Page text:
My Cubicle In The Starchitect’s Building
by Leah Caldwell
Despite decades of prolific building, 73-year-old Israeli architect Moshe Safdie is still best known for his first project: Habitat 67, the avant-garde housing units constructed for the 1967 International and Universal Exposition in Montreal. The building’s 354 stacked concrete cubes never revolutionized housing as many thought they would, but Safdie’s groundbreaking vision probed how to maintain pleasant aspects of suburban living, like personal gardens and multi-view windows, in a high-density urban environment. Over 7 million people visited Habitat 67 during the Exposition, which was remarkable since it was a residential project, not an extravagant “White City” like the 1893 World’s Fair in Chicago.
Nearly half a century after Habitat 67, I worked five days a week in a cubicle in Safdie’s latest high-profile creation, the United States Institute of Peace in Washington, D.C. And as I stared at a computer screen in my small slice of Safdie-dom, I wondered: What good has visionary architecture ever done for working plebes? Some of the most innovative buildings of this past century have succeeded at radically transforming cities, but have failed to disrupt the traditional layout of internal office space. Why do so-called visionaries repeatedly cement the hierarchical structure of bureaucracy on physical space, rather than challenge it?
Today, Safdie is known as something of a “starchitect,” making his otherworldly designs a part of the mainstream. The new Marina Bay Sands Resort in Singapore (home to the world’s largest infinity pool) and the sprawling, unrealized Habitat Puerto Rico are two of the most striking examples. Starchitecture, according to some critics, is excessive and profit-driven, having spawned the “Bilbao Effect” in cities looking to attract tourist dollars. Starchitects have also been known to help dictators realize their fantasy cities. British starchitect Norman Foster’s master plan designs for Astana, the recently relocated futuristic capital of Kazakhstan, is composed of extravagant structures with little purpose besides feeding the ego of President Nazarbayev. Astana now boasts the largest tent in the world and a giant, luminescent pyramid home to the Palace of Peace and Reconciliation.
Safdie’s style seems tamer than his celebrity architect counterparts, yet he rarely builds without a grand, transformative vision. His “Dream Island” resort will be built in 2012 on an island in Budapest situated on the Danube. A maze of canals snakes in between the luxury casino and 3,000-room hotels, and the project wouldn’t be complete without a 370-foot tall Ferris wheel so guests can marvel at the structures below. A similarly titled project in China “Golden Dream Bay” is further testament to the unspoken exclusivity underlying Safdie’s work. Set for completion in 2014, this beach resort looks like reconfigured Aztec temples stretched along the Chinese coast.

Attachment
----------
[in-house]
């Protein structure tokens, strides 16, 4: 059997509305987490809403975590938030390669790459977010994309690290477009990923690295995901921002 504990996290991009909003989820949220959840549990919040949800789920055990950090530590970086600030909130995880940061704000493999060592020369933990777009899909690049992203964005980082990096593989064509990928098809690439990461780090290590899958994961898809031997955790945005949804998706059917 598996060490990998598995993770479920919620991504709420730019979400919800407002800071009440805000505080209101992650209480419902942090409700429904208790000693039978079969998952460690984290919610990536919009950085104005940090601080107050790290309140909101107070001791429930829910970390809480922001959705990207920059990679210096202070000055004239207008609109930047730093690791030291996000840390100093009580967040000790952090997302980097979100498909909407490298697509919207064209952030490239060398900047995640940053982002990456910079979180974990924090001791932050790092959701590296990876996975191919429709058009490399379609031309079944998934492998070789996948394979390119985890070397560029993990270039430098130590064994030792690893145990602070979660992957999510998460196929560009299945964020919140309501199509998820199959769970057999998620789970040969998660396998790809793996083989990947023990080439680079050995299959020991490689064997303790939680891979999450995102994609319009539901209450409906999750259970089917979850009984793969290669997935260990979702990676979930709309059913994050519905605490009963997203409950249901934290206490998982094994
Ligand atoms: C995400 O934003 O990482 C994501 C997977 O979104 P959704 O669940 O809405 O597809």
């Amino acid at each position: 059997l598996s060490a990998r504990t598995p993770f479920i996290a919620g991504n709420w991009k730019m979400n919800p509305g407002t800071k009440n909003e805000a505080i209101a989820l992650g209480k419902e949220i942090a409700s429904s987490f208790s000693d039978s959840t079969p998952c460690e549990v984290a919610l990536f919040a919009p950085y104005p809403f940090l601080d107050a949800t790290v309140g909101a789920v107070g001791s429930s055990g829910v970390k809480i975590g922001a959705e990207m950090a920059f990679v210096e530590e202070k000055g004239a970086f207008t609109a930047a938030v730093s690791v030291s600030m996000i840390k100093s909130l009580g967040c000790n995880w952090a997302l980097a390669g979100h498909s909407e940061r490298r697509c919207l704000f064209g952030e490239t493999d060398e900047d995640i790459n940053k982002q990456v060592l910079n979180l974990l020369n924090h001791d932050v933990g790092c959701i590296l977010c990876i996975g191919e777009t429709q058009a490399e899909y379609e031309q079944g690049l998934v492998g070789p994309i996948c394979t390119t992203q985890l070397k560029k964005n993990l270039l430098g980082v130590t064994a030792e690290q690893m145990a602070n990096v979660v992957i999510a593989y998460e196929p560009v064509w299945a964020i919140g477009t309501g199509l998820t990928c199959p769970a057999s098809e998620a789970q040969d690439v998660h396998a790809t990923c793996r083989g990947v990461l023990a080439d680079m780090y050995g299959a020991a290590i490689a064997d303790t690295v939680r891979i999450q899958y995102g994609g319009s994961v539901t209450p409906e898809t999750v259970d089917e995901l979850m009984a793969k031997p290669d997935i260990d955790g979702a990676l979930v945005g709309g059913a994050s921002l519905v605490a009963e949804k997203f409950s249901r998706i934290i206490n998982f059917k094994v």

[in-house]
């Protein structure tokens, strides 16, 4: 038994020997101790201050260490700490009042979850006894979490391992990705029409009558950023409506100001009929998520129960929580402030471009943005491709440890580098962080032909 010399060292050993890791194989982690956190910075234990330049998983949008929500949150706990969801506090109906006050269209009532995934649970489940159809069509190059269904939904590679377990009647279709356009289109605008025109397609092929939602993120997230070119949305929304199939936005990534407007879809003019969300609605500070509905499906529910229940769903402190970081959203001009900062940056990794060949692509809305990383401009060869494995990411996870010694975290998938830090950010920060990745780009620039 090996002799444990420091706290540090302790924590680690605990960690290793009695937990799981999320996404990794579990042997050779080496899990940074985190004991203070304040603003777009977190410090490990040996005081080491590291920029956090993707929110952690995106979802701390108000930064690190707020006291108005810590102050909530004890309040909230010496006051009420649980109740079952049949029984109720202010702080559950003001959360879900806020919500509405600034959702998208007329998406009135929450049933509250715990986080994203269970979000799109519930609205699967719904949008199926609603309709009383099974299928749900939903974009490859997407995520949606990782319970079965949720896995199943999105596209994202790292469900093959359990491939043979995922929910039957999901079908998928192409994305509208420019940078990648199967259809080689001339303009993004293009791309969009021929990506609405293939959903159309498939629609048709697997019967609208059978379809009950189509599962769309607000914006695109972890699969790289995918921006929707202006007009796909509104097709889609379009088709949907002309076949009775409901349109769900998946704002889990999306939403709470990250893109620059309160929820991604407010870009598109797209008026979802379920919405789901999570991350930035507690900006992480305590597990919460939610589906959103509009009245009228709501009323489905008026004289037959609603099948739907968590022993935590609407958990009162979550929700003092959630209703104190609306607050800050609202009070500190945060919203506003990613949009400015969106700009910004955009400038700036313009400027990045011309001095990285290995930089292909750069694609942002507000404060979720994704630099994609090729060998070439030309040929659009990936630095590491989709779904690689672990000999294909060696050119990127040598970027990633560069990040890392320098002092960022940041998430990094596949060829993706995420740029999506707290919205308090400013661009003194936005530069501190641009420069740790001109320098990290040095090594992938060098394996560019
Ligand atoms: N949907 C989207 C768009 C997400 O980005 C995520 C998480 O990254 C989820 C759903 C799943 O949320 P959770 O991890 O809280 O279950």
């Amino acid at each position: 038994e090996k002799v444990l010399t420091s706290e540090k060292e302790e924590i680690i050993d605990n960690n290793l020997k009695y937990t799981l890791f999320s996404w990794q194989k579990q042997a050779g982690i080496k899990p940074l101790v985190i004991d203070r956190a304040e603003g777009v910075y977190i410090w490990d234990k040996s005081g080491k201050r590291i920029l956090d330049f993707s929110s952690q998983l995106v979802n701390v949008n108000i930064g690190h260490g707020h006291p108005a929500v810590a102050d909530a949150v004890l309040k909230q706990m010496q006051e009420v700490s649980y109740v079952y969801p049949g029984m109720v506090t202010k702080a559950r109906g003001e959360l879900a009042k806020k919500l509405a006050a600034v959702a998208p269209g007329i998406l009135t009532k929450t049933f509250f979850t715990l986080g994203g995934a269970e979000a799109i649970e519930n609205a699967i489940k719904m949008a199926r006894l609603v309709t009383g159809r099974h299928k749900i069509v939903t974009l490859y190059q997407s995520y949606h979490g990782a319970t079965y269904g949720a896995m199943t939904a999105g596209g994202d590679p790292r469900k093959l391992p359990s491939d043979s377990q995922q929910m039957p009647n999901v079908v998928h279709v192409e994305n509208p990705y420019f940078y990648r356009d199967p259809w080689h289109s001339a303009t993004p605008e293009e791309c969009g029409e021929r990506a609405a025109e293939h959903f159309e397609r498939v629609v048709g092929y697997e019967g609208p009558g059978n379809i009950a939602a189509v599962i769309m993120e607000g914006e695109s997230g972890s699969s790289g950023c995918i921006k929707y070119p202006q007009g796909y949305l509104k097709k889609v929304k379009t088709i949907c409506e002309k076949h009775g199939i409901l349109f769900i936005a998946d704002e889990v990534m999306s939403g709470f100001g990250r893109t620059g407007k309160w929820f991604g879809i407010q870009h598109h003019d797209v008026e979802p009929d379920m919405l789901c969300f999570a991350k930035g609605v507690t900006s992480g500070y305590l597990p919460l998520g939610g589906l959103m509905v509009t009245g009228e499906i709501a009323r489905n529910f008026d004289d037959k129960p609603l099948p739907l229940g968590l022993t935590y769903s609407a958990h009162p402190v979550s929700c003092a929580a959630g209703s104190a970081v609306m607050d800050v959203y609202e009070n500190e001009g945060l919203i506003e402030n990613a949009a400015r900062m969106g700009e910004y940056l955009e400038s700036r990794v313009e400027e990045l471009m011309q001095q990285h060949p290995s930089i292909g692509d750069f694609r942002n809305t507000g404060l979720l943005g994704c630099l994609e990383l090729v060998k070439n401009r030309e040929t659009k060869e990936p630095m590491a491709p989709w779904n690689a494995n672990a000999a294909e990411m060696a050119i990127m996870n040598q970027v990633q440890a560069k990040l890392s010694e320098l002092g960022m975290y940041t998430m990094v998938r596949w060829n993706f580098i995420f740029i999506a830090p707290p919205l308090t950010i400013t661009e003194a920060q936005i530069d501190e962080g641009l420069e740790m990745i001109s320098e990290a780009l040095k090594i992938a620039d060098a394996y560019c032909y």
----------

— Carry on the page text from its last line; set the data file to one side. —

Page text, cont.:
When Safdie isn’t designing luxury resorts, he has tried to make life better for white-collar workers. In the late ’80s, he lamented the “alienating and suppressive” nature of the internal working environment and, as a remedy, suggested more natural light (and even views) for all. From where I sat in my Institute of Peace cubicle, it seemed Safdie had stayed true to his credo decades later. My cubicle was 13-feet away from a window with a view of the Lincoln Memorial (only partially concealed by thick mullions). If one of my bosses left his door open, I could see the top of the Washington Monument. A tour group once walked by my desk and the guide remarked, “Even they have natural light.”
Still, architects must meet the demands of clients. In the case of the US Institute of Peace, the $186 million building was a private-public venture. “Public” as in you paid for it with your taxes and “private” as in Lockheed Martin and BP America each donated a million dollars or more to the building’s construction costs, earning them the title “Founding Corporate Partner.”
Unlike the corporate spaces of some of the building’s backers, the US Institute of Peace is not your typical office building. First and foremost, we are told, the building is a symbol and monument of “peace.” One employee even described it as a “temple.” This claim is literally interpreted in the form of a giant, abstractly configured white dove that hovers over the five-story high building. Had the building been located on Route 66 as opposed to the National Mall, postmodern architects Venturi and Brown might have classified it as a “sculptural symbol and architectural shelter,” meaning the symbol is the building itself. Also, the bird-like roof is not one-of-a-kind as the Institute would have you believe. If you look at Safdie’s portfolio, he used a nearly identical roof for his design of the Yitzhak Rabin Center in Tel Aviv in 2010, constructed a year before the Institute building was complete.